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Reply #116: Voter Intimidation 1876 Style [View All]

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NOLALady Donating Member (1000+ posts) Send PM | Profile | Ignore Mon Jan-21-08 05:50 PM
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116. Voter Intimidation 1876 Style
http://query.nytimes.com/mem/archive-free/pdf?_r=1&res=...


The testimony of a dying witness to a Senate investigation.

Eaton Logwood was the brother of a direct ancestor.

The Ouachita Telegraph
Friday, November 3, 1876
Page 1, Column 4
THE KILLING OF PRIMUS JOHNSON AND WOUNDING OF EATON LOGWOOD.
Official Report of an Army Officer.
The following report, forwarded from this department to the headquarters of
the Military division of the Missouri, is copied from the Chicago Tribune of
the twenty-fourth:

HEADQUARTERS U.S. TROOPS,
Monroe, La., October 12, 1876.
Assistant Adjutant General Headquarters
Department of the Gulf:

I have the honor to report that at or about seven o'clock yesterday morning, the eleventh instant, at their residence on the island eight miles above Monroe, Primus Johnson, a colored preacher, was shot and instantly killed, and Eaton Logwood, also colored, shot and very dangerously wounded, by two disguised white mn. At the time of the shooting Johnson was standing on the gallery of his house, holding his infant girl in his arms. Eaton Logwood was employed in front of the house (the two men, Johnson and
Logwood, being joint occupants of the house) in loading seed cotton on his wagon for the purpose of hauling it to a neighbor's gin.

The two disguised and armed white men appeared from behind the bank
of a bayou near the road, and advanced to a picket fence in front of, and about
fifteen yards distant from the house. Resting their guns across the fence,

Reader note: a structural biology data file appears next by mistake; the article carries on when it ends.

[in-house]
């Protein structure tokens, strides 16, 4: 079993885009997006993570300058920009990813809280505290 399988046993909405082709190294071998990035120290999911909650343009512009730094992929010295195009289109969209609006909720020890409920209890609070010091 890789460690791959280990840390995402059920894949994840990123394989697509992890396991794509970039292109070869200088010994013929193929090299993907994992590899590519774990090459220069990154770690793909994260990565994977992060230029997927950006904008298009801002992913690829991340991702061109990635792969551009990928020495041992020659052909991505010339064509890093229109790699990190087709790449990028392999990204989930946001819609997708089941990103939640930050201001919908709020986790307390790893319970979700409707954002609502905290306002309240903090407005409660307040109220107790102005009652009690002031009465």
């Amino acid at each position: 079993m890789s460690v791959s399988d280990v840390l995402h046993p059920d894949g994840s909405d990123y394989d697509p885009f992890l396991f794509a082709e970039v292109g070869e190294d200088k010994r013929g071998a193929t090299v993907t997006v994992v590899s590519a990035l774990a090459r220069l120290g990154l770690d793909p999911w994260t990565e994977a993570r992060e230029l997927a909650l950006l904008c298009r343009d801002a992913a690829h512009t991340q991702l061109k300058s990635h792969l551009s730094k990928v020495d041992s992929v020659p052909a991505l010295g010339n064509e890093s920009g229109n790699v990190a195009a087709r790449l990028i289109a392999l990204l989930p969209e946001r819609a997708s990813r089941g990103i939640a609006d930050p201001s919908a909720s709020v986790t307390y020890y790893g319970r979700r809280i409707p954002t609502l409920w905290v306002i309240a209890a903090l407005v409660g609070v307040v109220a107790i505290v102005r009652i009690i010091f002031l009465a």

one of them addressed Logwood, saying: "Eaton, old fellow, is that you? God
damn you, I've got you now!" aiming his gun while saying so. Logwood
attempted to escape by running, but was shot by the disguised man referred
to, as he (Logwood) was about to run around the corner of the house, a full
load of buckshot entering his back, neck and shoulders, inflicting very
dangerous wounds. At about the same time, or an instant later, Primus
Johnson, standing on his gallery, and still holding his child in his arms,
was shot by the other disguised white man, and died in a few moments. The
two disguised whites, after saying that if they had not fixed it all right
hey would return and finish it, walked slowly along the road, crossed into a
field, went down to the bayou and crossed on a log, after which all trace of
them was lost. A number of wagons loaded with cotton passed the house a
short time before, and just after the shooting. Those passing just before
the murder was committed were stopped by three armed and mounted white men
at Shovan bridge, which is some distance beyond Logwood's house, toward
Monroe. The armed men thus picketing the road interrogated the driver of